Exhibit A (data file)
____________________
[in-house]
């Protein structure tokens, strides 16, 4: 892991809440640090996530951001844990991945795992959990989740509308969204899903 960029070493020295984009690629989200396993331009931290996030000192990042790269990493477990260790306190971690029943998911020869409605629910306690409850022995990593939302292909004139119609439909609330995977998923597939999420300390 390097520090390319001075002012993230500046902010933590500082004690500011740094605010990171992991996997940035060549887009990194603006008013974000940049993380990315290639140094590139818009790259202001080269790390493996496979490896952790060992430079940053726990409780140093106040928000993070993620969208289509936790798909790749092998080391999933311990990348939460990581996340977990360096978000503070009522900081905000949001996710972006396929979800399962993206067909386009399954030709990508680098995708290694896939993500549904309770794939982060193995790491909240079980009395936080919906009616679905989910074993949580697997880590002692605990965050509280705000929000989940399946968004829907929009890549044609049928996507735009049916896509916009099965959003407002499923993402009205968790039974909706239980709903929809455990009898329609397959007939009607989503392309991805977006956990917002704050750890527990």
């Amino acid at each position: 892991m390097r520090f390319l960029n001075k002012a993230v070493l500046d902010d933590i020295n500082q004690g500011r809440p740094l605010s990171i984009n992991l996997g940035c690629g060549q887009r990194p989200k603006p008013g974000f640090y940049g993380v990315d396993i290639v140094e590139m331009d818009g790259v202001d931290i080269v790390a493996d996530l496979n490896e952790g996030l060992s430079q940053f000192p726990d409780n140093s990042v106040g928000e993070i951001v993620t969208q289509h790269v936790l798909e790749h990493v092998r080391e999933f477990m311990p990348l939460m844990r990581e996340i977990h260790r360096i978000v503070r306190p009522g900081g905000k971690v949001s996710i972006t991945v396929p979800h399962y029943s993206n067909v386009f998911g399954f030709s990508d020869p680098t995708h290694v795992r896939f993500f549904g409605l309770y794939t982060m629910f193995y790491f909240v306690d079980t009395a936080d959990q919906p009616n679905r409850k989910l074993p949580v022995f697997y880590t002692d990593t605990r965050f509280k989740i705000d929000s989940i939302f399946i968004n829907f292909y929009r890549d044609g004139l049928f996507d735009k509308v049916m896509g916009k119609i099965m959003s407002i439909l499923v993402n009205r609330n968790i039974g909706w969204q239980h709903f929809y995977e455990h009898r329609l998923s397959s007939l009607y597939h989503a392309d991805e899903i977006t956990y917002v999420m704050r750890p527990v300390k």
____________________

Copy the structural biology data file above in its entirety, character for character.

[in-house]
């Protein structure tokens, strides 16, 4: 892991809440640090996530951001844990991945795992959990989740509308969204899903 960029070493020295984009690629989200396993331009931290996030000192990042790269990493477990260790306190971690029943998911020869409605629910306690409850022995990593939302292909004139119609439909609330995977998923597939999420300390 390097520090390319001075002012993230500046902010933590500082004690500011740094605010990171992991996997940035060549887009990194603006008013974000940049993380990315290639140094590139818009790259202001080269790390493996496979490896952790060992430079940053726990409780140093106040928000993070993620969208289509936790798909790749092998080391999933311990990348939460990581996340977990360096978000503070009522900081905000949001996710972006396929979800399962993206067909386009399954030709990508680098995708290694896939993500549904309770794939982060193995790491909240079980009395936080919906009616679905989910074993949580697997880590002692605990965050509280705000929000989940399946968004829907929009890549044609049928996507735009049916896509916009099965959003407002499923993402009205968790039974909706239980709903929809455990009898329609397959007939009607989503392309991805977006956990917002704050750890527990």
């Amino acid at each position: 892991m390097r520090f390319l960029n001075k002012a993230v070493l500046d902010d933590i020295n500082q004690g500011r809440p740094l605010s990171i984009n992991l996997g940035c690629g060549q887009r990194p989200k603006p008013g974000f640090y940049g993380v990315d396993i290639v140094e590139m331009d818009g790259v202001d931290i080269v790390a493996d996530l496979n490896e952790g996030l060992s430079q940053f000192p726990d409780n140093s990042v106040g928000e993070i951001v993620t969208q289509h790269v936790l798909e790749h990493v092998r080391e999933f477990m311990p990348l939460m844990r990581e996340i977990h260790r360096i978000v503070r306190p009522g900081g905000k971690v949001s996710i972006t991945v396929p979800h399962y029943s993206n067909v386009f998911g399954f030709s990508d020869p680098t995708h290694v795992r896939f993500f549904g409605l309770y794939t982060m629910f193995y790491f909240v306690d079980t009395a936080d959990q919906p009616n679905r409850k989910l074993p949580v022995f697997y880590t002692d990593t605990r965050f509280k989740i705000d929000s989940i939302f399946i968004n829907f292909y929009r890549d044609g004139l049928f996507d735009k509308v049916m896509g916009k119609i099965m959003s407002i439909l499923v993402n009205r609330n968790i039974g909706w969204q239980h709903f929809y995977e455990h009898r329609l998923s397959s007939l009607y597939h989503a392309d991805e899903i977006t956990y917002v999420m704050r750890p527990v300390k």